- This does NOT, however, mean your operation is FULLY covered, and that your costs will be reimbursed. In fact, with a private practice Plastic Surgeon, you WILL have out of pocket expenses for your procedure, even after a Medicare or Health Fund rebate, and these could be significant – but when it comes to your body and your health, consider the benefits of a bonafide experienced Plastic Surgeon and know the difference between a cosmetic vs plastic surgeon (e.g., patients of purely Cosmetic Surgeons attract no insurance rebates and no hospital surgery options as opposed to Plastic Surgeons who typically have private hospital operating rights).
- If you are seen by a Specialist and your concerns do NOT attract a Medicare Code (e.g, they do not meet the criteria), then you will be ineligible for either a Medicare OR a Health Fund rebate.
Visit our Downloadable Guides pages
For more information about Cosmetic and Plastic Surgery options and research in Australia.
Dig up the copy of your Health Fund coverage and read it thoroughly before you call your Health Insurance Company to ask about Plastic Surgery Coverage.
It’s also very important to read the MBS Online Medicare Criteria for rebates for the condition you have.
Read the Health Fund criteria, in detail, re eligibility for plastic surgery (e.g. a Tummy Tuck, Breast Reduction or Eyelid Surgery), including waiting times and other criteria – this can be very detailed reading and quite variable.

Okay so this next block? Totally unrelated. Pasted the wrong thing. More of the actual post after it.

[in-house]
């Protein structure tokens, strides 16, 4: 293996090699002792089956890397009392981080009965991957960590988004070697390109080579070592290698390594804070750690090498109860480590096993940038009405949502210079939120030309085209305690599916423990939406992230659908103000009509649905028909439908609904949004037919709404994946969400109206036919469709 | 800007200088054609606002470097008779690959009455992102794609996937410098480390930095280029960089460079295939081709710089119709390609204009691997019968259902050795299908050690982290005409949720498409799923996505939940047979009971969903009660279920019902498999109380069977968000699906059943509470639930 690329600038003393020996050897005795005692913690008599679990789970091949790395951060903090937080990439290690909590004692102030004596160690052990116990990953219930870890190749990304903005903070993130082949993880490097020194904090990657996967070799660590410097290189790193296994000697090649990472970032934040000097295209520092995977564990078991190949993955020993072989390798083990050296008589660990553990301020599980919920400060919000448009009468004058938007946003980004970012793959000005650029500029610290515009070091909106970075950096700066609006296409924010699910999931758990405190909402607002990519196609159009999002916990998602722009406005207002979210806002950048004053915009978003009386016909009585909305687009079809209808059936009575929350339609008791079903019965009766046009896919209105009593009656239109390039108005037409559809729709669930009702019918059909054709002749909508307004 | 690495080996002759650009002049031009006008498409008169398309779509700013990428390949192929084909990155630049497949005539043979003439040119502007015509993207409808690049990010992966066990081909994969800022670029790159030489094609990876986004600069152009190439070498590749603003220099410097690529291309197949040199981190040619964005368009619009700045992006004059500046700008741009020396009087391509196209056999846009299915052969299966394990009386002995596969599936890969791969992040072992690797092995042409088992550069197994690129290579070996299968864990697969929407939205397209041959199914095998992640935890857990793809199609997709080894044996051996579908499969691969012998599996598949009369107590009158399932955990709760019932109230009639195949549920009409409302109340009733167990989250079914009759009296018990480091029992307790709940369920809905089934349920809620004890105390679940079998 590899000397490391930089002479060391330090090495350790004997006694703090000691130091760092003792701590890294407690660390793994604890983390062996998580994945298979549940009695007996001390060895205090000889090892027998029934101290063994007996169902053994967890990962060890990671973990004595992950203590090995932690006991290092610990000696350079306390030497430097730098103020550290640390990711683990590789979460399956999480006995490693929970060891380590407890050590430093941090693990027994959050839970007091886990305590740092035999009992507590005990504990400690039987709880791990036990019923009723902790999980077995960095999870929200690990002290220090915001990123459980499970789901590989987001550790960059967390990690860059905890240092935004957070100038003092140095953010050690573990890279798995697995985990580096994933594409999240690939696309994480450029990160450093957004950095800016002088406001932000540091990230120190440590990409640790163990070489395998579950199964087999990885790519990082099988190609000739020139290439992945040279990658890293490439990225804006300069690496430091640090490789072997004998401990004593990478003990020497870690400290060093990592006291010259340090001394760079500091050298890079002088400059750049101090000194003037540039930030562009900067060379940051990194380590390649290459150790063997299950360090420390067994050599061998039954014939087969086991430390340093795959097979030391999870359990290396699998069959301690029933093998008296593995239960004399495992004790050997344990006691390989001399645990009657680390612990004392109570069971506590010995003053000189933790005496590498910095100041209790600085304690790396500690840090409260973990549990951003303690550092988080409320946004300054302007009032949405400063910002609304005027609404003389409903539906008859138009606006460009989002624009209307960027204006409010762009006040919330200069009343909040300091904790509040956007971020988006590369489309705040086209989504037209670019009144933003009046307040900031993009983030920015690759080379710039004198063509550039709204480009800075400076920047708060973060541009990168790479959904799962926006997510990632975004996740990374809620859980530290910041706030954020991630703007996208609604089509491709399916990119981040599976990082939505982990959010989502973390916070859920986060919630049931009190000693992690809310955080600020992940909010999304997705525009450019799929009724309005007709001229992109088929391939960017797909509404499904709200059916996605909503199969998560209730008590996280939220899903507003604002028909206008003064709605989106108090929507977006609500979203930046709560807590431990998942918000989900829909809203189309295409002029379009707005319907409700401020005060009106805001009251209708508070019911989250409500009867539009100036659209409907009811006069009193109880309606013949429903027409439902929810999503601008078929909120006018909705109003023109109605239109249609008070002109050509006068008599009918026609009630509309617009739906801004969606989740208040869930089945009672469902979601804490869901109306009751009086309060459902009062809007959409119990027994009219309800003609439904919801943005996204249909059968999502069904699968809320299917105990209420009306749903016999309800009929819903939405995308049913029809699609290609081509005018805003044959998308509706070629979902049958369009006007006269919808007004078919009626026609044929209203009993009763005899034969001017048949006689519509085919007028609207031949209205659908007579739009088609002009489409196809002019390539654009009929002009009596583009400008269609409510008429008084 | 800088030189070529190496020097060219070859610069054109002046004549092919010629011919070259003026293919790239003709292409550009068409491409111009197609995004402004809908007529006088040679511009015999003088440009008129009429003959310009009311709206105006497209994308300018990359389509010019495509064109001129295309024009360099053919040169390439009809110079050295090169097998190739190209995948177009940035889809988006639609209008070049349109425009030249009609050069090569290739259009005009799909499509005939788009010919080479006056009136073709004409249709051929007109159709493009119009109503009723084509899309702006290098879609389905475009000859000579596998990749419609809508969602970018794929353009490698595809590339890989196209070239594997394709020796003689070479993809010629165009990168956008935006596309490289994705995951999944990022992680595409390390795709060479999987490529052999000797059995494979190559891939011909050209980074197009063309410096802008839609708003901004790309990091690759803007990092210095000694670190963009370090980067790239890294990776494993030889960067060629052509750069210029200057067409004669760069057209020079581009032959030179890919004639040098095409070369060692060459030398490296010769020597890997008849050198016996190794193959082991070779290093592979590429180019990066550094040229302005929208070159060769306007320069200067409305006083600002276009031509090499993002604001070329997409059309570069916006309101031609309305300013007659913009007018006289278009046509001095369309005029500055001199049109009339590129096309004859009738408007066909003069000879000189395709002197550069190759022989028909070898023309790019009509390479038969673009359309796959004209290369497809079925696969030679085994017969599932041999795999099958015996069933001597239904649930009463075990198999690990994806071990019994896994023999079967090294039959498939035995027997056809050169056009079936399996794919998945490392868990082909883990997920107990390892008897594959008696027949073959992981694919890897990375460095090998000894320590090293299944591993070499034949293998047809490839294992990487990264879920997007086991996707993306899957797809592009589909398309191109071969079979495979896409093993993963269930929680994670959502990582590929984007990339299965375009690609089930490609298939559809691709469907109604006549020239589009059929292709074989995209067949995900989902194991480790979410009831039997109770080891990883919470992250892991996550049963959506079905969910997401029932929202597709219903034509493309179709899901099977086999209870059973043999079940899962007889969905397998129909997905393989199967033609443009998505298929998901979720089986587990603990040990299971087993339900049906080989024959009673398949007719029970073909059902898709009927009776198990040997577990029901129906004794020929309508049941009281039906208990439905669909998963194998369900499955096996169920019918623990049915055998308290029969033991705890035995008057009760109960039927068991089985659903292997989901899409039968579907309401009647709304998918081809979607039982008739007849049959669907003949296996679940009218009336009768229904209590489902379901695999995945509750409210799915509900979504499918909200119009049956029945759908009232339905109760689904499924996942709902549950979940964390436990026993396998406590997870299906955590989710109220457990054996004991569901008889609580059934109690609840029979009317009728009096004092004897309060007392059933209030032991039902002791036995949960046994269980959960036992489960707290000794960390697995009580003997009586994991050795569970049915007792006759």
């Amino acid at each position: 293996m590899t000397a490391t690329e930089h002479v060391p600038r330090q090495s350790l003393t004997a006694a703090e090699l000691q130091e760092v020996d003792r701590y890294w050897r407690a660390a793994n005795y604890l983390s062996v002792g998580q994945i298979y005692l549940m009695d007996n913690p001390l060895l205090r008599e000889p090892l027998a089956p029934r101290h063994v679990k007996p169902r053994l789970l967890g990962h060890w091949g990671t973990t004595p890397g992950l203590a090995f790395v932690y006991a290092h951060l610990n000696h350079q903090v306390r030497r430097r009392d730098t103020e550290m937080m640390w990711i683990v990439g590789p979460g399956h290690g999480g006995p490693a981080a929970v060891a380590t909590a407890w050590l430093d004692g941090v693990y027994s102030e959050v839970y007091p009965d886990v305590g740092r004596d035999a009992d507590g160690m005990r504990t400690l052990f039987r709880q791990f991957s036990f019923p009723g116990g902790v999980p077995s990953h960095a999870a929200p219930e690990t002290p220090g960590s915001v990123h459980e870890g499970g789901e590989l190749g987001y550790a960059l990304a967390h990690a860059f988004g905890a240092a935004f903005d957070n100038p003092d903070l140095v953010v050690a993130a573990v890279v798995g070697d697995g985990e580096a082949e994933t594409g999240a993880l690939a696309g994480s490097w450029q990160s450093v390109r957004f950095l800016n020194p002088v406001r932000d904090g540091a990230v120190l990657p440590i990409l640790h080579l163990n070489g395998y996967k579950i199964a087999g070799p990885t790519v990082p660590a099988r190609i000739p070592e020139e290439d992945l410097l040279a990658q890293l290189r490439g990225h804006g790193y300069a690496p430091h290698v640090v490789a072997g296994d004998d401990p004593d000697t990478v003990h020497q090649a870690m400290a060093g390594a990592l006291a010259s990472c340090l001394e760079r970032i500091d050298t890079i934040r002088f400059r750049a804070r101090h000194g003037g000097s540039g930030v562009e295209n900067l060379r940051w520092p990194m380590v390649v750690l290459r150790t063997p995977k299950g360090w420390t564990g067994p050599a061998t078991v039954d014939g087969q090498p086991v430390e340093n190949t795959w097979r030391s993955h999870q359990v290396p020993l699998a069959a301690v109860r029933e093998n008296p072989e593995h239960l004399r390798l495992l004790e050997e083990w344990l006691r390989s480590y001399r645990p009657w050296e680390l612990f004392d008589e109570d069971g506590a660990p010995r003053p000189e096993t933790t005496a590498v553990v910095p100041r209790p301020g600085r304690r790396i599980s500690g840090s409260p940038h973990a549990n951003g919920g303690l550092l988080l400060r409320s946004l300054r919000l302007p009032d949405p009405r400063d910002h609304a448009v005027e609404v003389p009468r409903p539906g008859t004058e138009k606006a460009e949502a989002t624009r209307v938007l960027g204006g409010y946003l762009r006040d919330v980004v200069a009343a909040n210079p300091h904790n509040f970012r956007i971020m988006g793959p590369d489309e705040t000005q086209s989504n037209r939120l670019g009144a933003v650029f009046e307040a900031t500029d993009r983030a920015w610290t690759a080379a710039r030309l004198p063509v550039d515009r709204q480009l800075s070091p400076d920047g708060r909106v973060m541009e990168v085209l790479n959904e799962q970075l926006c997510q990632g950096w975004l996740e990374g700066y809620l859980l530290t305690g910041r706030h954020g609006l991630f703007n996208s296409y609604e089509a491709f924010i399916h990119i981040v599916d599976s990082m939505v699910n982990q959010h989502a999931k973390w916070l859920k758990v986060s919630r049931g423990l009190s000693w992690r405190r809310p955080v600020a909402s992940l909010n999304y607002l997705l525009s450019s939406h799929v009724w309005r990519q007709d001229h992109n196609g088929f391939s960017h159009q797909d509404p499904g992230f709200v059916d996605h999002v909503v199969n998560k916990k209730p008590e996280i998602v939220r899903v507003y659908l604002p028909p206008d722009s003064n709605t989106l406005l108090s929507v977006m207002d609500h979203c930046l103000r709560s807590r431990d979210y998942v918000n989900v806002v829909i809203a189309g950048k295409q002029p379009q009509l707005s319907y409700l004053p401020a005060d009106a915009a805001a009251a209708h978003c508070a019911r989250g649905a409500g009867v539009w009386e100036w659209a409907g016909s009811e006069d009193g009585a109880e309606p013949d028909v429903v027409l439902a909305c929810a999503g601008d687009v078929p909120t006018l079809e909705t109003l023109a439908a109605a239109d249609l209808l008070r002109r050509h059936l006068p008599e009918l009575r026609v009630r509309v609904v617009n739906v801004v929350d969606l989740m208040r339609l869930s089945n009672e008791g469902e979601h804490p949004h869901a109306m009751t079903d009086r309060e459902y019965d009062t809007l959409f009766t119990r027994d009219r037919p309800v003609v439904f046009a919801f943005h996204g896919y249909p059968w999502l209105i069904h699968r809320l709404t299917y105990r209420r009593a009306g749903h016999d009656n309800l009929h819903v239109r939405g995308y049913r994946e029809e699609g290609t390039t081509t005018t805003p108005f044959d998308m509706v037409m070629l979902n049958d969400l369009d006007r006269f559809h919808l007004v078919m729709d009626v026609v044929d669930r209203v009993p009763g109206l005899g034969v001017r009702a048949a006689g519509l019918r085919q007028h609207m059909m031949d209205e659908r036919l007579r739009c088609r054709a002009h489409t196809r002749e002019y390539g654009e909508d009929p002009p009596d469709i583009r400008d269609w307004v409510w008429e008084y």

If you don’t understand anything in your health insurance policy about your coverage, make a note about it and be sure you have a list of questions you want to ask the Insurance Representative when you phone them.
In summary: if you have a GP referral to a Specialist for evaluation of a problem (such as torn abs, an abdominal hernia and excess skin bulges, heavy breasts causing you neck, back or shoulder pain, or droopy eyelid skin that impedes your vision), then you MAY be eligible for additional hospital cover or a rebate on your procedure This is only if your private health insurance company’s policy and your coverage plan – covers your particular scenario.
But the only way to find that out what you’re covered for, is to directly contact your Health Insurance Company with all your paperwork in order.
Phone us on (03) 8849 1444 if you need a copy of your original quote from your consultation with a Plastic Surgeon, or for our GUIDE on Medicare and Health Insurance and Plastic Surgery (or send an enquiry, below).
Do you know the difference between a Cosmetic Surgeon versus a Specialist Plastic Surgeon? Find out what they are.
This article is the 2nd of 2 parts. Read Part 1 below.